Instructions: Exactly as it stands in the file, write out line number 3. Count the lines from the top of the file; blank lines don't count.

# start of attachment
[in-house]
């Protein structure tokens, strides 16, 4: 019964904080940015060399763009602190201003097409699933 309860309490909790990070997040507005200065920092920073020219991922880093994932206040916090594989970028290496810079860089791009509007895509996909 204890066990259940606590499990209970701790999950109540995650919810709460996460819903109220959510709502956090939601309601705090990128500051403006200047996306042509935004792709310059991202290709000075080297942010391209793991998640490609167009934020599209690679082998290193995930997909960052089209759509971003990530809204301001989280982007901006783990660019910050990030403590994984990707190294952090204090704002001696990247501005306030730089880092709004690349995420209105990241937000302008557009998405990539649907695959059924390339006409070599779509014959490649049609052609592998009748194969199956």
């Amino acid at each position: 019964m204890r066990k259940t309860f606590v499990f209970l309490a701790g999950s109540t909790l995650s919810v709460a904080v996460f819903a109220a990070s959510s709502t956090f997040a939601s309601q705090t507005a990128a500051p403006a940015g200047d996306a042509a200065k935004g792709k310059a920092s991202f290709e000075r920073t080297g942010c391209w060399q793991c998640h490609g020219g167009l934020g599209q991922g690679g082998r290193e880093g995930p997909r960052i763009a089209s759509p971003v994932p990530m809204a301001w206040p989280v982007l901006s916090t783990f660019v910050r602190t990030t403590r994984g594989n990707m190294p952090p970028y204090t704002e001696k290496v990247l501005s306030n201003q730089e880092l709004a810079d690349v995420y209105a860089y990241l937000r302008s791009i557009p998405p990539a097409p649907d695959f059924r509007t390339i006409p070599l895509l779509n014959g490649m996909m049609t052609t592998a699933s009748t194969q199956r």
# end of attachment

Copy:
């Amino acid at each position: 019964m204890r066990k259940t309860f606590v499990f209970l309490a701790g999950s109540t909790l995650s919810v709460a904080v996460f819903a109220a990070s959510s709502t956090f997040a939601s309601q705090t507005a990128a500051p403006a940015g200047d996306a042509a200065k935004g792709k310059a920092s991202f290709e000075r920073t080297g942010c391209w060399q793991c998640h490609g020219g167009l934020g599209q991922g690679g082998r290193e880093g995930p997909r960052i763009a089209s759509p971003v994932p990530m809204a301001w206040p989280v982007l901006s916090t783990f660019v910050r602190t990030t403590r994984g594989n990707m190294p952090p970028y204090t704002e001696k290496v990247l501005s306030n201003q730089e880092l709004a810079d690349v995420y209105a860089y990241l937000r302008s791009i557009p998405p990539a097409p649907d695959f059924r509007t390339i006409p070599l895509l779509n014959g490649m996909m049609t052609t592998a699933s009748t194969q199956r």